Wednesday, August 29, 2012

How I Ended Up With Yak Yarn

I had the weekend off and ended up driving North a bit to visit friends, sight-see, and try to find some local yarn.
My son's toes and mine, in the South Fork American River
We had a blast, but somehow the yarn thing didn't work out. I decided I wanted to go to Mostly Natural, a little sewing slash knitting shop that I'd been to once before. It was sort of an unusual experience because the person behind the counter- knitting a beautiful beret- was a man. I talked to him, Eric, for some time and discovered that it is a family-owned business and he was originally hired to help do carpentry work. When he was interested in working behind the counter they told him he had to learn one of the skills: sewing, knitting or crochet. He tried all three and he liked knitting best. Crochet, he said, was too easy! He had knit all the caps in the shop that were for sale and I quite regretted having people in the car waiting for me. This time I decided I would go and shop around as long as I wanted.
The only problem was that I couldn't remember where it was. Too proud to rely on my fancy GPS (a decision I regret) we drove around Diamond Springs for longer than I'd like to admit and then ended up just going to Lofty Lou's which is right on Main St of Placerville.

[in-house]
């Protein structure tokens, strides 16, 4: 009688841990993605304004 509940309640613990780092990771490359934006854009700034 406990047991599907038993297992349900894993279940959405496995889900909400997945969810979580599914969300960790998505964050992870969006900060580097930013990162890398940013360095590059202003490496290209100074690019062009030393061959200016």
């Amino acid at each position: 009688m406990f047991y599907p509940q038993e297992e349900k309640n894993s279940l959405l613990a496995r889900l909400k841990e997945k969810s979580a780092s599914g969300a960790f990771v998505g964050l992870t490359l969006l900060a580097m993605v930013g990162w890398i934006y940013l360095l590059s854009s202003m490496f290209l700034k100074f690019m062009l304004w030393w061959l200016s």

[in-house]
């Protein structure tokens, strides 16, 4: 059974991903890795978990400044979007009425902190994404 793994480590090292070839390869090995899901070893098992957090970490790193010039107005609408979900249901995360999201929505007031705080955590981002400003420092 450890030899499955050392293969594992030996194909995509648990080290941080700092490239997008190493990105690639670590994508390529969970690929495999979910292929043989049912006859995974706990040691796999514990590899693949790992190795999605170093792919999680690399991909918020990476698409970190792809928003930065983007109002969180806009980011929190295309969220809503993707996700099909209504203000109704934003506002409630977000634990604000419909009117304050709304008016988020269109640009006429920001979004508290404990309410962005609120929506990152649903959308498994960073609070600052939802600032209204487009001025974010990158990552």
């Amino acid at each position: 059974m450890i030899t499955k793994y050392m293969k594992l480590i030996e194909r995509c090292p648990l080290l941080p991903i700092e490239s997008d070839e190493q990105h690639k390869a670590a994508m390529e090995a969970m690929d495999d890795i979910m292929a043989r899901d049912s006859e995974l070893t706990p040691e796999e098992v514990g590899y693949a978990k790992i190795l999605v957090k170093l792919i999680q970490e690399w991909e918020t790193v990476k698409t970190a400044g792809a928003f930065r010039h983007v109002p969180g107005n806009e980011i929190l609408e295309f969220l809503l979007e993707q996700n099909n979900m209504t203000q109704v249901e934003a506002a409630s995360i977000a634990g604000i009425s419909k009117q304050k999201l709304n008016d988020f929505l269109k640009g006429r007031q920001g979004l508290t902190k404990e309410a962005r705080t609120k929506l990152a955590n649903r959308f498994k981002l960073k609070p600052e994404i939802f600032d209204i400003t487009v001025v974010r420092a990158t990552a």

We got there at 4 and I was fully prepared to spend the next hour and a half there poking around until I found the perfect chunky weight wool for a hat. Something soft and preferably local. That was the plan.
Until I found out they actually close at 4. We had gotten in the door about a minute beforehand and so it just felt really rushed and like we were stepping on their toes. I grabbed a skein of clearance Yak and got out of there without so much as squishing anything.
Well that's not true. I squished some qiviut because I always do and the lady at the counter said, "The stuff in this basket is pretty pricy...." and then trailed off like that would get me out of the store. This was before she told me she was closing Right Now and I got a bit offended. Not visibly, of course, but I had always heard of but never actually encountered yarn shop snobbery. Then once she told me she was closing I realized I was the rude one and got out of there.

I was pretty bummed out because driving to the yarn shop out in Placerville is a costly and time-consuming thing and I ended up with nothing but clearance yak.

I really think that working at the Hobby Lobby is feeding my soul indigestibles. I feel like I really NEED that small yarn shop experience where you get to chat with the owner and talk about gussets and then buy yarn that comes from a sheep with a name and a personality. But it will have to wait until next week, at least. Maybe I'll throw down for some qiviut.